Wilkins leads all NFL running backs in rushing yards per carry (6.0) for those with at least 50 carries on the season.

Braden Smith

Offensive tackle No. 3 (87.6), 63 snaps (98 percent)

Smith was knocked out of the game briefly for two snaps, but recovered enough to earn a spot on PFF's "Team of the Week" as the right tackle and the third-best grade overall for all offensive tackles. He recorded no penalties and allowed no pressures in the pass game, being just one of nine tackles in Week 16 to be able to make that claim. Per PFF:

"Smith didn't allow a single pressure on his 32 attempts while posting a strong 87.2 grade in the run game. He had the lowest percentage of negatively graded run blocks in the league this week, and he had the key block out in front on a 10-yard fourth-quarter gain."

Justin Houston

Edge defender No. 8 (82.7), 35 snaps (50 percent)

Houston got to Panthers rookie quarterback Will Grier on a 4th-and-Goal situation for his 10th sack of the season on Sunday, becoming the first double digit-sack Colts player since Erik Walden had 11.0 in 2016. Houston also hit Grier as he uncorked the pass that Desir intercepted for his second pick of the day. Officially, Houston had two tackles (one for loss), 1.0 sack and two quarterback hits. PFF credited him with six total quarterback pressures and two "stops." Per PFF:

"Long-time standout edge defender Justin Houston racked up multiple pressures and recorded his 10th sack of the season, which means he's now produced double-digit sacks in three consecutive years. Houston's career has been remarkable, and he continues to prove he has a lot left in the tank."

(Pro Football Focus utilizes "sacks created" — in which half-sacks and full sacks count the same — instead of the more traditional straight-up sacks statistic used for years by the NFL, which is why PFF says Houston has produced double-digit sacks in three straight years.)

Joe Haeg

Guard No. 6 (81.6), 35 snaps (55 percent)

The Colts' longtime "next man up" on the offensive line, we saw the Colts pull Haeg into the fray as an actual member of the five-man line as Quenton Nelson left the game with a concussion and Haeg took over at left guard for the second half. Haeg also saw action at right tackle when Smith briefly left the game. He allowed just one quarterback hurry and had zero penalties, but he particularly shined as a run blocker, earning a grade of 84.0 (tied for the third-best grade for guards). This was Haeg's highest-graded game since Week 16 of 2016, and his second-best grade in his four-year career.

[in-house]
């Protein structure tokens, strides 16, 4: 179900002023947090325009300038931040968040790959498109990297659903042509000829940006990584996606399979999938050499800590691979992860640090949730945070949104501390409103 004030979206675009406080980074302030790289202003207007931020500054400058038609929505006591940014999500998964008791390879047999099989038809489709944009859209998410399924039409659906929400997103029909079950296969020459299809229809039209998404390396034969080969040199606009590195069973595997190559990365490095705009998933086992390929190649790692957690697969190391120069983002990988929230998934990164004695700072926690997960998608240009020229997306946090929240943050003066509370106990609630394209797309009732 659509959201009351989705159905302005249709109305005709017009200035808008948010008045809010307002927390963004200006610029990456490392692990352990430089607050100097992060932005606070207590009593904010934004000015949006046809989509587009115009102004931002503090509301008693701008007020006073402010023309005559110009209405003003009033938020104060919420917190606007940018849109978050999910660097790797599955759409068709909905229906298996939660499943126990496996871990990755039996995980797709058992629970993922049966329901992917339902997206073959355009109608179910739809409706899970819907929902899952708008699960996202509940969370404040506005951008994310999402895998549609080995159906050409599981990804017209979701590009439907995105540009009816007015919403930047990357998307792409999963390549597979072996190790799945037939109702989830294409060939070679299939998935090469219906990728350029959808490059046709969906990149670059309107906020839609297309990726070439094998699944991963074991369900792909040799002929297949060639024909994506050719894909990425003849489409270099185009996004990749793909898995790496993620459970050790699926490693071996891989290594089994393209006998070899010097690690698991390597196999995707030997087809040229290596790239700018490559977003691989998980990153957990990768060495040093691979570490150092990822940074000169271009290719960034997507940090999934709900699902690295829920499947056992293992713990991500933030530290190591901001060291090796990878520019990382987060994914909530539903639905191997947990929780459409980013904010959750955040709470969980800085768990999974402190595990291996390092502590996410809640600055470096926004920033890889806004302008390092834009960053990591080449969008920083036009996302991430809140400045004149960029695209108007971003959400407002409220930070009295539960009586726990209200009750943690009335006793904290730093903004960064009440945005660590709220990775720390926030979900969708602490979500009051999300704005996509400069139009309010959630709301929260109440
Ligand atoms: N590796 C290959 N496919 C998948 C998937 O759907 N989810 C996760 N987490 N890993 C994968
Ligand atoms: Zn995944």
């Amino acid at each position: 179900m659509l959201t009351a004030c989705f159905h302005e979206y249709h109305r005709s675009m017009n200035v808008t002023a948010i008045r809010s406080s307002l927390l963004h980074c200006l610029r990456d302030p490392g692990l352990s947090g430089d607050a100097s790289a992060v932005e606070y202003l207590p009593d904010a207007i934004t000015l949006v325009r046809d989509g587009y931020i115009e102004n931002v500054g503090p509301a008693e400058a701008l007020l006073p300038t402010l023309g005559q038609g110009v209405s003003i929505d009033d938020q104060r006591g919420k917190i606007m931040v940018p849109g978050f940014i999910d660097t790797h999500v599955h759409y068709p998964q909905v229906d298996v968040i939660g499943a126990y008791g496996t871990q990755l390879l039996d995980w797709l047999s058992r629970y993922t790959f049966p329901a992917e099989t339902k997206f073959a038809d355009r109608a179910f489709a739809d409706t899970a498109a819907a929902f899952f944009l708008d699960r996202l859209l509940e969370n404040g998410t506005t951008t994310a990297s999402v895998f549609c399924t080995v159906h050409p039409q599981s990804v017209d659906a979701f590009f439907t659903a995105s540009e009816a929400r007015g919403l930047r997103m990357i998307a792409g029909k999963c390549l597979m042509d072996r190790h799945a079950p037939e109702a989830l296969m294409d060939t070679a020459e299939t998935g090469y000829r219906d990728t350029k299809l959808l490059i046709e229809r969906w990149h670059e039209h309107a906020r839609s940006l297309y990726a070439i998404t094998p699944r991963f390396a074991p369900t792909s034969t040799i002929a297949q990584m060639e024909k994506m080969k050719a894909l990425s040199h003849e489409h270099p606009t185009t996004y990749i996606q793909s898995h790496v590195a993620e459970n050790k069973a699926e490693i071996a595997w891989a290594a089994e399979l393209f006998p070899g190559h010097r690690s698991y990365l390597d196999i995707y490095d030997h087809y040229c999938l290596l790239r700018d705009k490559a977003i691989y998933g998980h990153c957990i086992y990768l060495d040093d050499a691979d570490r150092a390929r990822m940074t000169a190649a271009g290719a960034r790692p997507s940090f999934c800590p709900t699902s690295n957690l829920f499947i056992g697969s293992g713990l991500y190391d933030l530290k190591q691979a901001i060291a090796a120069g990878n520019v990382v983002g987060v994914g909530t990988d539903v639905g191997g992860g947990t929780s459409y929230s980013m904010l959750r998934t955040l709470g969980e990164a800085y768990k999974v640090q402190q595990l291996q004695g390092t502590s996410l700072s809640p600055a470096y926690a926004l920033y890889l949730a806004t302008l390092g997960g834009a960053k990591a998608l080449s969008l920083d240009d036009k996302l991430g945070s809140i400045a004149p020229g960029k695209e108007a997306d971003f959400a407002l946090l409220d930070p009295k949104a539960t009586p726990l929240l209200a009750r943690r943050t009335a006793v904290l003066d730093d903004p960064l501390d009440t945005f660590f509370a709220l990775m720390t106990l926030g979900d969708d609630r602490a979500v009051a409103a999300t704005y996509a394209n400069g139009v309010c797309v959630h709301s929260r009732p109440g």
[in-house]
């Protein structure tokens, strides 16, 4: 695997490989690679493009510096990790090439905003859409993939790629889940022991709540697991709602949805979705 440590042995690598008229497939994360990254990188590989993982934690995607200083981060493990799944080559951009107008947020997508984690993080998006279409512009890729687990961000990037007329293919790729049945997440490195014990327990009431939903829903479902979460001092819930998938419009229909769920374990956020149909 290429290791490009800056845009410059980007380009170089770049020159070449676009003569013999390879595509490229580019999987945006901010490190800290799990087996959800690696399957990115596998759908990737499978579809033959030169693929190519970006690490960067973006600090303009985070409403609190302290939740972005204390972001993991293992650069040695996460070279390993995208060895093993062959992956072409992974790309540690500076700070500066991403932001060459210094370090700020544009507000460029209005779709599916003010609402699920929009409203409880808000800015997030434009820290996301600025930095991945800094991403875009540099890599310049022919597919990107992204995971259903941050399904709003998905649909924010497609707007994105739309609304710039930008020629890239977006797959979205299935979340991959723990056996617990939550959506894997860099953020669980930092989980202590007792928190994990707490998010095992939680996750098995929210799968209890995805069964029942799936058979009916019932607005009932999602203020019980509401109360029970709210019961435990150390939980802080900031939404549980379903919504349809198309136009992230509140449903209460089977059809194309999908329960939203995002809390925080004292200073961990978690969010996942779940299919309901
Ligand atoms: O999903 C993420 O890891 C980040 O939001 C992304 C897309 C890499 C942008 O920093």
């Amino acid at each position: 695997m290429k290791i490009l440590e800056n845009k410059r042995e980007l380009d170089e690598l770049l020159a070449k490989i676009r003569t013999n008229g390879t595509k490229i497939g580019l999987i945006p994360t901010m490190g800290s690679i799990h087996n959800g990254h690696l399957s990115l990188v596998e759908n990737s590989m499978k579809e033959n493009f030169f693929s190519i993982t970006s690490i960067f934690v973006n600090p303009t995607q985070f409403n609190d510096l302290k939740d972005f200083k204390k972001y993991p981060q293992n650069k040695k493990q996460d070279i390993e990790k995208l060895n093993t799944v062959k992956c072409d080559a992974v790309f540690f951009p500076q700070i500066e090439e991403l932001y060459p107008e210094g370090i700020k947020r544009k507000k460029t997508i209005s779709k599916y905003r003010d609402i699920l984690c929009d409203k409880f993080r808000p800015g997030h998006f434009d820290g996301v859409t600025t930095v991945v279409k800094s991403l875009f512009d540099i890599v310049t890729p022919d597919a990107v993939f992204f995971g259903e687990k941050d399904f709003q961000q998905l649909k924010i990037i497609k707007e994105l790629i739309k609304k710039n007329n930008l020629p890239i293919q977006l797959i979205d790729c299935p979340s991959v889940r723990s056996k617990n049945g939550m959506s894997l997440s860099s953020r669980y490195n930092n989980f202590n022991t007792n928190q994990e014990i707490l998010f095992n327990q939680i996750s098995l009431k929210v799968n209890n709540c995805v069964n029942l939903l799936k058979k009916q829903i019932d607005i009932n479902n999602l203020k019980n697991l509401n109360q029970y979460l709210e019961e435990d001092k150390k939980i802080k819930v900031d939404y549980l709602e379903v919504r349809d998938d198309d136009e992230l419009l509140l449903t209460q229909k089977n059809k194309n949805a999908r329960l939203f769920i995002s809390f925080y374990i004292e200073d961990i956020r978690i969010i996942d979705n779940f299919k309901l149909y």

Jack Doyle

Tight end No. 10 (75.5), 61 snaps (95 percent)

Doyle only had two catches for 17 yards (8.5 avg.), but he primarily made his mark as a blocker and pulling attention from defenders. On two of quarterback Jacoby Brissett's long scrambles, Doyle pulled a defender far away, opening up large lanes for Brissett to get downfield. Doyle earned a run-blocking grade of 81.6 on the week, which was second among all tight ends to only teammate Mo Alie-Cox (87.3). Alie-Cox's overall 91.9 grade was the second-best of his career. Per PFF:

"The offensive line and tight ends paved the way for the Colts running backs, as the team as a whole averaged 3.3 yards before contact per rush attempt. While the offensive line was excellent, the work by Jack Doyle and Mo Alie-Cox secured the edge; they both had great games blocking."

Ryan Kelly

Center No. 5 (75.0), 64 snaps (100 percent)

With Kelly pulling the strings for the Colts' offensive line, they had a dominant game on the ground. Discounting backup quarterback Brian Hoyer's knee-drops, the Colts ran the ball 29 times for 220 yards (7.6 avg.) and three touchdowns. While the Colts did give up three sacks on the day, their six primary offensive linemen averaged a pass-protection grade of 69.3, which grades out as slightly above average for the week. Kelly himself allowed just one quarterback hurry and had no penalties. Only 16 of the league's starting centers had one or less pressures allowed and no penalties.